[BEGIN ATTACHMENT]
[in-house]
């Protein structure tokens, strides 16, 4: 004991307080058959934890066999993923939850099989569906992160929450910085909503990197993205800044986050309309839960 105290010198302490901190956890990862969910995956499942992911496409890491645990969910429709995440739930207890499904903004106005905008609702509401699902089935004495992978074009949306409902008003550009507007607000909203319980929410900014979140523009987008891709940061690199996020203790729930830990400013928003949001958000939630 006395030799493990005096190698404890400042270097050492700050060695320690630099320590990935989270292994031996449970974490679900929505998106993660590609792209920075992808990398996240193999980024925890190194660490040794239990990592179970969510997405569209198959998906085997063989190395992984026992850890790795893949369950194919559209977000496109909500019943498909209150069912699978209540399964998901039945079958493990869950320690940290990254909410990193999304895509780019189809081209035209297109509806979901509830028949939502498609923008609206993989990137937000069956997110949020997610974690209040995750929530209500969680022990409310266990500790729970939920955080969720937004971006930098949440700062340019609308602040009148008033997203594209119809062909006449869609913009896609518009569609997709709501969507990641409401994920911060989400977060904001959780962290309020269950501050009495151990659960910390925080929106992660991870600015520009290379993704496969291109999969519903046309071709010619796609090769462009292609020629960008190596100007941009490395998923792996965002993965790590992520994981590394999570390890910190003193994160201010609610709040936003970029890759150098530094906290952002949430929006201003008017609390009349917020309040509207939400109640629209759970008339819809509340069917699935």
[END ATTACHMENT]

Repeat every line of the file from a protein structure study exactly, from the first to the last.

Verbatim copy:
[in-house]
């Protein structure tokens, strides 16, 4: 004991307080058959934890066999993923939850099989569906992160929450910085909503990197993205800044986050309309839960 105290010198302490901190956890990862969910995956499942992911496409890491645990969910429709995440739930207890499904903004106005905008609702509401699902089935004495992978074009949306409902008003550009507007607000909203319980929410900014979140523009987008891709940061690199996020203790729930830990400013928003949001958000939630 006395030799493990005096190698404890400042270097050492700050060695320690630099320590990935989270292994031996449970974490679900929505998106993660590609792209920075992808990398996240193999980024925890190194660490040794239990990592179970969510997405569209198959998906085997063989190395992984026992850890790795893949369950194919559209977000496109909500019943498909209150069912699978209540399964998901039945079958493990869950320690940290990254909410990193999304895509780019189809081209035209297109509806979901509830028949939502498609923008609206993989990137937000069956997110949020997610974690209040995750929530209500969680022990409310266990500790729970939920955080969720937004971006930098949440700062340019609308602040009148008033997203594209119809062909006449869609913009896609518009569609997709709501969507990641409401994920911060989400977060904001959780962290309020269950501050009495151990659960910390925080929106992660991870600015520009290379993704496969291109999969519903046309071709010619796609090769462009292609020629960008190596100007941009490395998923792996965002993965790590992520994981590394999570390890910190003193994160201010609610709040936003970029890759150098530094906290952002949430929006201003008017609390009349917020309040509207939400109640629209759970008339819809509340069917699935």